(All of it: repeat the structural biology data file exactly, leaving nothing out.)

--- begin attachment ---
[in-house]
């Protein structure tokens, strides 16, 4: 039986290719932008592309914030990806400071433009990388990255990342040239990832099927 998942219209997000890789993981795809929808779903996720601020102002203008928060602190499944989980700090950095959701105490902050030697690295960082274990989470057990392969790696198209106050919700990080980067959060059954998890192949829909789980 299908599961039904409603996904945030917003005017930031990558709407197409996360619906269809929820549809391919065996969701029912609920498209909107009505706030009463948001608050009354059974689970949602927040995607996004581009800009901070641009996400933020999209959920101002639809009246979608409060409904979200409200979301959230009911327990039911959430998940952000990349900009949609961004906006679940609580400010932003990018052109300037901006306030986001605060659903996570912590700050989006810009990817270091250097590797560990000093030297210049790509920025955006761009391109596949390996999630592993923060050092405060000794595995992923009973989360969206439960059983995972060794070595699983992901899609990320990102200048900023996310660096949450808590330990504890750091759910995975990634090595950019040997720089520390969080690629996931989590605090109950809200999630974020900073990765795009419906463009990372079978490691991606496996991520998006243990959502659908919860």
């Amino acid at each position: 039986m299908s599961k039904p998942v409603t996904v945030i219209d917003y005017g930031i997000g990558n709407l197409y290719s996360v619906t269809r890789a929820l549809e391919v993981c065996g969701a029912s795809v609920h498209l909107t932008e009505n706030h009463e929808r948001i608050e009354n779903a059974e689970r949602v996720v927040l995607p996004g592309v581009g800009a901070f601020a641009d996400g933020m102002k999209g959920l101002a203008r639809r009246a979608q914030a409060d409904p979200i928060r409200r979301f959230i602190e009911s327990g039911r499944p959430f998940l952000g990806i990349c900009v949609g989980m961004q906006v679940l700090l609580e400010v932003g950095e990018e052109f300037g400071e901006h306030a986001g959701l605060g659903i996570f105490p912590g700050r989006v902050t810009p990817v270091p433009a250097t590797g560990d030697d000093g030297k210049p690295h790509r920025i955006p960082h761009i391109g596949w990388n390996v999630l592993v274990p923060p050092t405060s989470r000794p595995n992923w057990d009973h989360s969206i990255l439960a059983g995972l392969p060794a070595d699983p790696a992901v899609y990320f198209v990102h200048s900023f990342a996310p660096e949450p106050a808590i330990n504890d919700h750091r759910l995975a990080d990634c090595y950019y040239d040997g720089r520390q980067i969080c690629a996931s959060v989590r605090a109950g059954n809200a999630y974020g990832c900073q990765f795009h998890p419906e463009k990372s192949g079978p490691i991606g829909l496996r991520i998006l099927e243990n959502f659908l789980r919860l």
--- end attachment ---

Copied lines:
[in-house]
């Protein structure tokens, strides 16, 4: 039986290719932008592309914030990806400071433009990388990255990342040239990832099927 998942219209997000890789993981795809929808779903996720601020102002203008928060602190499944989980700090950095959701105490902050030697690295960082274990989470057990392969790696198209106050919700990080980067959060059954998890192949829909789980 299908599961039904409603996904945030917003005017930031990558709407197409996360619906269809929820549809391919065996969701029912609920498209909107009505706030009463948001608050009354059974689970949602927040995607996004581009800009901070641009996400933020999209959920101002639809009246979608409060409904979200409200979301959230009911327990039911959430998940952000990349900009949609961004906006679940609580400010932003990018052109300037901006306030986001605060659903996570912590700050989006810009990817270091250097590797560990000093030297210049790509920025955006761009391109596949390996999630592993923060050092405060000794595995992923009973989360969206439960059983995972060794070595699983992901899609990320990102200048900023996310660096949450808590330990504890750091759910995975990634090595950019040997720089520390969080690629996931989590605090109950809200999630974020900073990765795009419906463009990372079978490691991606496996991520998006243990959502659908919860």
């Amino acid at each position: 039986m299908s599961k039904p998942v409603t996904v945030i219209d917003y005017g930031i997000g990558n709407l197409y290719s996360v619906t269809r890789a929820l549809e391919v993981c065996g969701a029912s795809v609920h498209l909107t932008e009505n706030h009463e929808r948001i608050e009354n779903a059974e689970r949602v996720v927040l995607p996004g592309v581009g800009a901070f601020a641009d996400g933020m102002k999209g959920l101002a203008r639809r009246a979608q914030a409060d409904p979200i928060r409200r979301f959230i602190e009911s327990g039911r499944p959430f998940l952000g990806i990349c900009v949609g989980m961004q906006v679940l700090l609580e400010v932003g950095e990018e052109f300037g400071e901006h306030a986001g959701l605060g659903i996570f105490p912590g700050r989006v902050t810009p990817v270091p433009a250097t590797g560990d030697d000093g030297k210049p690295h790509r920025i955006p960082h761009i391109g596949w990388n390996v999630l592993v274990p923060p050092t405060s989470r000794p595995n992923w057990d009973h989360s969206i990255l439960a059983g995972l392969p060794a070595d699983p790696a992901v899609y990320f198209v990102h200048s900023f990342a996310p660096e949450p106050a808590i330990n504890d919700h750091r759910l995975a990080d990634c090595y950019y040239d040997g720089r520390q980067i969080c690629a996931s959060v989590r605090a109950g059954n809200a999630y974020g990832c900073q990765f795009h998890p419906e463009k990372s192949g079978p490691i991606g829909l496996r991520i998006l099927e243990n959502f659908l789980r919860l």